Published by the Faculty of Business, Government and Law, University of Canberra


Research and Stories through a Gendered Lens

The surprising way your gender influences your food choices

May 7, 2024 | Gender, Culture, Food, History, Eating, Feature

Written by Sarah Grieb

Back when I worked as a bartender, I always found it interesting how men and women tend to gravitate towards different drinks. The more time I spent behind the bar, the more I came to understand how even something as simple as our beverage preferences are surrounded in gendered expectations.

I remember one instance where a male customer approached me to voice his reservations about ordering the same fruity cocktail as his girlfriend. The drink was usually served in a martini glass, which he deemed too ‘feminine’. He was worried about their male friends teasing him about his order and asked me to serve the cocktail in a ‘manly’ whiskey glass instead.

While I was happy to honour his request, it left me wondering why something as simple as the shape of a glass made the difference between a drink being seen as ‘feminine’ or ‘masculine’.

How did we even get to a point where the things we eat and drink act as a way for us to signify and perform gender? And why are there social consequences for people who wish to deviate from their assigned food and drink preferences?

200 years of gendered food

The notion that women prefer salads and sangrias while men gravitate towards T-bone steaks and craft beer did not simply emerge out of thin air.

A cursory look into our recent history shows that these gendered ideas have been carried through several generations now. We’ve come to associate certain foods with masculinity or femininity largely due to cultural ideas that have taken hold over the past 200 years.

Even though gendered notions of food can be observed at different points over the last few hundred years, it wasn’t until the late 19th century that we saw the concept of explicitly gendered foods start to appear, particularly in the United States.

Professor of History at Yale University, Paul Freedman, who specialises in the history of American cuisine says clear demarcations began to be made between what foods men and women were expected to prefer during this time.

“At this point, women were thought to prefer light food, or in the parlance of the time ‘dainty’ food, as well sweets,” he says.

“Men came to be associated with meat or other hearty preparations, as well as spicy foods.”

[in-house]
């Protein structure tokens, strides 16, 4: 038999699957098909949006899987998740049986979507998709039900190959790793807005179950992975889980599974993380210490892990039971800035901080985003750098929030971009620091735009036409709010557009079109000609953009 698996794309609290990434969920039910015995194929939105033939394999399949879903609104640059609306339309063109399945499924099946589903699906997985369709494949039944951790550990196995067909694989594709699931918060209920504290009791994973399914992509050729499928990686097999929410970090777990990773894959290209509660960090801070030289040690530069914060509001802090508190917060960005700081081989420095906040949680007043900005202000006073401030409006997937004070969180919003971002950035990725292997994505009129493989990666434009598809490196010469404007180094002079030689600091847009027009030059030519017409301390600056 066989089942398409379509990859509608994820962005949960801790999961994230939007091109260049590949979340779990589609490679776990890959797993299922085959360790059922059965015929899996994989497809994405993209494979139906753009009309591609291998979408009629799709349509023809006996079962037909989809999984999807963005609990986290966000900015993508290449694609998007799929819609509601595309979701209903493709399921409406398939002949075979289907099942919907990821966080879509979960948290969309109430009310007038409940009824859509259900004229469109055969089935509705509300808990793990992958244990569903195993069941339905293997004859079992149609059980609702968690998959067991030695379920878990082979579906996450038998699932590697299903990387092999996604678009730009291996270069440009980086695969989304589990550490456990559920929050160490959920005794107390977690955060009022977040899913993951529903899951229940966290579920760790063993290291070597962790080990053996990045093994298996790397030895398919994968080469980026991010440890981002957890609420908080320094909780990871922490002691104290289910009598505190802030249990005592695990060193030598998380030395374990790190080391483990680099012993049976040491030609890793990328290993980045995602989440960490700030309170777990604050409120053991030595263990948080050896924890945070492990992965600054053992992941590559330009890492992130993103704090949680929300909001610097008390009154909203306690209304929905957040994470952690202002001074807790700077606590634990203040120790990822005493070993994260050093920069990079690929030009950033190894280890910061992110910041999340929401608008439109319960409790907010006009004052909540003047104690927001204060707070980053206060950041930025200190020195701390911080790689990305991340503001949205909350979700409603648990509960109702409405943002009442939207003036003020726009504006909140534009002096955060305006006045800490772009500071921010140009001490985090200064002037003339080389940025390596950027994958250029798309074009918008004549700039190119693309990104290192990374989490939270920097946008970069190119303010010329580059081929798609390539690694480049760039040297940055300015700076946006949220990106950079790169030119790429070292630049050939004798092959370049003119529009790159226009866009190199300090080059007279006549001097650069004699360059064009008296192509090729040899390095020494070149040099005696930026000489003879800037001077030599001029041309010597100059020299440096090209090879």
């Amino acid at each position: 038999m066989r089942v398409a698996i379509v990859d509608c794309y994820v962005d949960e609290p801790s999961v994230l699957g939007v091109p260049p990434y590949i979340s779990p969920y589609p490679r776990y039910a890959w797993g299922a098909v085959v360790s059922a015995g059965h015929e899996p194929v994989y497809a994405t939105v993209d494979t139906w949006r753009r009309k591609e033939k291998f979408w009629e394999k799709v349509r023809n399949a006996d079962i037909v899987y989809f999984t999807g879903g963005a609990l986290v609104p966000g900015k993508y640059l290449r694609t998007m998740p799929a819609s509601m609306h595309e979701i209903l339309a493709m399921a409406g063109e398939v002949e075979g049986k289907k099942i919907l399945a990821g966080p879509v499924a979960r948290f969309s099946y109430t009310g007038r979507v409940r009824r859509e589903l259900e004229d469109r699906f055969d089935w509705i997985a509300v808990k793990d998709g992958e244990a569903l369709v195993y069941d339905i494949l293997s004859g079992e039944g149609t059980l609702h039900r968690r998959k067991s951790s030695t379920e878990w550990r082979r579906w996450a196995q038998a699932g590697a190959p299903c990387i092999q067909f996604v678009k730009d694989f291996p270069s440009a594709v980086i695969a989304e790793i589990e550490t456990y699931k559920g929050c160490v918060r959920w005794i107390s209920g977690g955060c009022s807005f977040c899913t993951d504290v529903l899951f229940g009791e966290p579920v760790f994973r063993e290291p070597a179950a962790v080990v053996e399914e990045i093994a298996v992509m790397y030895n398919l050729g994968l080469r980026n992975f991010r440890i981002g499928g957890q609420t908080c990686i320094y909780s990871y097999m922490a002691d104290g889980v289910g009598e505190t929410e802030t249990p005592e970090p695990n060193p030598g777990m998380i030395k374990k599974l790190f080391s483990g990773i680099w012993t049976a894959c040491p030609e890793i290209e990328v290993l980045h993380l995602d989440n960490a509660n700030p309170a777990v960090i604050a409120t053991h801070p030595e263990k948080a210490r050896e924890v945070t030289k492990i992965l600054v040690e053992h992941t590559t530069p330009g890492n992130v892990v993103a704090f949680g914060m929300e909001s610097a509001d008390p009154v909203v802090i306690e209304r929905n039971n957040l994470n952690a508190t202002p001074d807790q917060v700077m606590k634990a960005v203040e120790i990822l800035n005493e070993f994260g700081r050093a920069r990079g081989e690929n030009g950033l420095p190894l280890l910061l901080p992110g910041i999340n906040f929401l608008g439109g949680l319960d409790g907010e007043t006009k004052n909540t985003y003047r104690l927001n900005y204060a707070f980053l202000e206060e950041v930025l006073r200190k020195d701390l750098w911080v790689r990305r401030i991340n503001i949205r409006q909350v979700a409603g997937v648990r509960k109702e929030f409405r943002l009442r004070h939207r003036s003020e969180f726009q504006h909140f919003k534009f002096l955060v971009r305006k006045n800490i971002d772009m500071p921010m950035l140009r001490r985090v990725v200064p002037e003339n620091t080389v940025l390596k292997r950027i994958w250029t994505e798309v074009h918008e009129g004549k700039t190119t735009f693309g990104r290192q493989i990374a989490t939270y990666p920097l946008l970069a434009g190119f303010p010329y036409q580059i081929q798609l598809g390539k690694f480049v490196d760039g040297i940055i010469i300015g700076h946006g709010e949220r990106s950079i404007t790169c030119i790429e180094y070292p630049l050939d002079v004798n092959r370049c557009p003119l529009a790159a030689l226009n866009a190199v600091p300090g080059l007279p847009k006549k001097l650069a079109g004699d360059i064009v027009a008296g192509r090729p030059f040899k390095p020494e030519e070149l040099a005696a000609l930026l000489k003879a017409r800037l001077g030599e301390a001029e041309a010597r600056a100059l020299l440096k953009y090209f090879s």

“It was especially prevalent in what was known as the ‘scientific cookery’ or ‘domestic science’ movement, which arose in America.”

“The idea of women consuming ‘dainty’ foods like salads, jellies and tiny sandwiches to fit in line with performative femininity came to be the standard.”

A garden tea party table with dainty sandwiches and desserts

Women were encouraged to eat ‘light’ foods to keep a slim figure. Picture: Adobe Stock

Professor Freedman cites a couple of key factors that came to shape these gendered divisions: advertising, the cultural influence of magazines, and diet culture which portrayed a slim and athletic body as the ideal female figure.

One interesting institution that helped to communicate some of these ideas were dining venues known as ‘women’s restaurants’. They were places set apart for women to eat and socialise with one another, free of the ‘rowdiness’ and vulgarity of workingmen’s cafes and free-lunch bars.

While ‘Ladies’ Ordinances’ or women’s restaurants were operational in the United States from as early as the 1830s, they originally served similar dishes to men’s dining rooms – roast meat, offal and calf’s head.

Beginning in the 1870s however, shifting social norms allowed women opportunities to socialise with one another through these venues and urban chains like Schrafft’s and Child’s proliferated throughout the US.

“They positioned themselves to serve two types of women – both in groups alone – affluent shoppers needing a place to rest and have lunch, or office and retail employees,” says Professor Freedman.

The idea of women being partial to desserts had already begun to talk hold prior to this period, particularly to ice cream.

But Professor Freedman says it was in the late 19th century that sweet foods and femininity came to be associated.

“In the 1890s, these [restaurants] came to offer both ice cream and other often elaborate desserts, along with ‘light foods’ such as chicken, salad, pancakes and sandwiches.”

Cookbooks and magazines

After these ‘dainty foods’ had become more or less the designated go-to meals for women, magazines, advertisements and cookbooks began to reinforce these ideas even further.

“Before 1890, there is no indication in cookbooks that men and women prefer different sorts of food, or that women need to cater to men’s needs,” says Professor Freedman.

“[In the 20th century] advertisers came to seize on women’s anxieties about pleasing their husbands through their cooking”.

“They would show the importance of women pleasing their husbands by depicting men throwing tantrums or leaving their marriage because they don’t like the food their wife has cooked.”

While these advertisements certainly had overtones of misogyny, companies tapped into these gender roles to sell their products. Playing off of women’s anxieties about being good cooks, companies would advertise products as ‘easy to use’ while being able to satisfy your husband’s taste buds at the same time.

These gendered advertisements were not limited to the United States. however.

Food Historian, Dr Lauren Samuelsson studies the impact Women’s Weekly has had on Australian culture and says clear demarcations of feminine and masculine meals is also evident in Australia during this time.

Dr Lauren Samuelsson is a food historian who specialises in the impact ‘Women’s Weekly’ magazines have had on food culture. Picture: Supplied/Lauren Samuelsson

“An article in Women’s Weekly in 1965 titled ‘Meals Men Love’ provides us with a pretty good overview of dishes we have come to consider ‘masculine’,” says Dr Samuelsson.

“Steak and kidney pudding, roast beef with Yorkshire pudding, hearty beef stew and bread and butter pudding are just some of the dishes men were thought to prefer.”